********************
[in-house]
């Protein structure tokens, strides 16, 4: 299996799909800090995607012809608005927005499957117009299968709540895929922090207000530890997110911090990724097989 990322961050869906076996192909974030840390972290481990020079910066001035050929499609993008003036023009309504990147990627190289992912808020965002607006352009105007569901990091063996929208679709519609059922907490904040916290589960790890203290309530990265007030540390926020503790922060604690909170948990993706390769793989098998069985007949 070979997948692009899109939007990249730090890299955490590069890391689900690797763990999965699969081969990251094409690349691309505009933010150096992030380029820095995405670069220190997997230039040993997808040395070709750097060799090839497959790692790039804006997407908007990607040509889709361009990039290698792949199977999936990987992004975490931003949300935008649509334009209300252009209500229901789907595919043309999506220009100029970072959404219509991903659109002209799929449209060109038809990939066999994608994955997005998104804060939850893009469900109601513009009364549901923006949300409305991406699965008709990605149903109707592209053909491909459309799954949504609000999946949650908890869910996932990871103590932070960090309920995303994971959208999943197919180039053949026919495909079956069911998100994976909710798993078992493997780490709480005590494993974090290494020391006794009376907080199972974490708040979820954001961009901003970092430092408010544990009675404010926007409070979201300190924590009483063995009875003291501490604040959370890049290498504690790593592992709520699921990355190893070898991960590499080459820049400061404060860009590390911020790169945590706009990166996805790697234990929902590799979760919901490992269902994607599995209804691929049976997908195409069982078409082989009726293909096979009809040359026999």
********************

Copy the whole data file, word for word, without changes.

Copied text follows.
[in-house]
């Protein structure tokens, strides 16, 4: 299996799909800090995607012809608005927005499957117009299968709540895929922090207000530890997110911090990724097989 990322961050869906076996192909974030840390972290481990020079910066001035050929499609993008003036023009309504990147990627190289992912808020965002607006352009105007569901990091063996929208679709519609059922907490904040916290589960790890203290309530990265007030540390926020503790922060604690909170948990993706390769793989098998069985007949 070979997948692009899109939007990249730090890299955490590069890391689900690797763990999965699969081969990251094409690349691309505009933010150096992030380029820095995405670069220190997997230039040993997808040395070709750097060799090839497959790692790039804006997407908007990607040509889709361009990039290698792949199977999936990987992004975490931003949300935008649509334009209300252009209500229901789907595919043309999506220009100029970072959404219509991903659109002209799929449209060109038809990939066999994608994955997005998104804060939850893009469900109601513009009364549901923006949300409305991406699965008709990605149903109707592209053909491909459309799954949504609000999946949650908890869910996932990871103590932070960090309920995303994971959208999943197919180039053949026919495909079956069911998100994976909710798993078992493997780490709480005590494993974090290494020391006794009376907080199972974490708040979820954001961009901003970092430092408010544990009675404010926007409070979201300190924590009483063995009875003291501490604040959370890049290498504690790593592992709520699921990355190893070898991960590499080459820049400061404060860009590390911020790169945590706009990166996805790697234990929902590799979760919901490992269902994607599995209804691929049976997908195409069982078409082989009726293909096979009809040359026999």